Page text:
“The central point that emerges from our research is that economic elites and organized groups representing business interests have substantial independent impacts on U.S. government policy, while mass-based interest groups and average citizens have little or no independent influence,” the scholars conclude, providing “substantial support” for the theories of economic-elite domination and biased pluralism.”

    http://journalistsresource.org/studies/politics/finance-lobbying/the-influence-of-elites-interest-groups-and-average-voters-on-american-politics

    Testing Theories of American Politics:
    Elites, Interest Groups, and Average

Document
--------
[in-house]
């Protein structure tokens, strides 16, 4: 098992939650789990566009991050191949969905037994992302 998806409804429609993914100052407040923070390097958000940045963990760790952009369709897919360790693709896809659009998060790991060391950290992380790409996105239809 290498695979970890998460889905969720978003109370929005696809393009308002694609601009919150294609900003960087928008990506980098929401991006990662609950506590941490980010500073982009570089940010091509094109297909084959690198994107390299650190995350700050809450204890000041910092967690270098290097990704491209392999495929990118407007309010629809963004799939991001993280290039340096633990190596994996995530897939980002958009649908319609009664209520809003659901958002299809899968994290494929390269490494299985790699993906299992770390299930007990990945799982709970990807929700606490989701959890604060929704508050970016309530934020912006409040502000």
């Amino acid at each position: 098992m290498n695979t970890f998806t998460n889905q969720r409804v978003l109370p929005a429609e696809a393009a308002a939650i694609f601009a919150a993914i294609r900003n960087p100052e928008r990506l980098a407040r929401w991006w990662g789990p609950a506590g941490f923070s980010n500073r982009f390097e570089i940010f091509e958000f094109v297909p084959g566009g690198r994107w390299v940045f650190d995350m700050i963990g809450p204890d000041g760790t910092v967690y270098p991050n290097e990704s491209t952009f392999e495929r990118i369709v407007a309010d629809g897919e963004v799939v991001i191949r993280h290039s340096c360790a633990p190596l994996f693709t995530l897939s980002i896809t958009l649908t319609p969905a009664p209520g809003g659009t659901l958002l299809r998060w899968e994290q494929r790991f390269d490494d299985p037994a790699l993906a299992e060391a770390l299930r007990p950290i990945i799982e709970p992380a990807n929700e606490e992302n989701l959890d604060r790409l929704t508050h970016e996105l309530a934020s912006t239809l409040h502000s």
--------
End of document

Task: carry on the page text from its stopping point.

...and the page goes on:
Citizens

    http://scholar.princeton.edu/sites/default/files/mgilens/files/gilens_and_page_2014_-testing_theories_of_american_politics.doc.pdf

  11. Davy on Sat, 22nd Aug 2015 2:34 pm 

    Waltz said “Purchasing sovereign debt is not the only way that CBs can increase liquidity.” The next step Waltz is bundles of real money (you know what I mean paper money) real in the sense you can put it in your hands not like the digital liquidity they have toyed with now for several years. This money is likely going to be given directly to the sheeples. This will keep them off the streets. I am not sure what TPTB are going to do when real goods are no longer available and the money is useless.

  12. waltz on Sat, 22nd Aug 2015 3:06 pm 

    “The next step Waltz is bundles of real money (you know what I mean paper money) real in the sense you can put it in your hands not like the digital liquidity”

    Now I think they will go the other way, move away from physical cash, even outlaw it, a ‘war on cash’. Capital controls and negative interest traps require money in the system, i.e. 1s and 0s in banks. Physical cash sidesteps these desperate measures.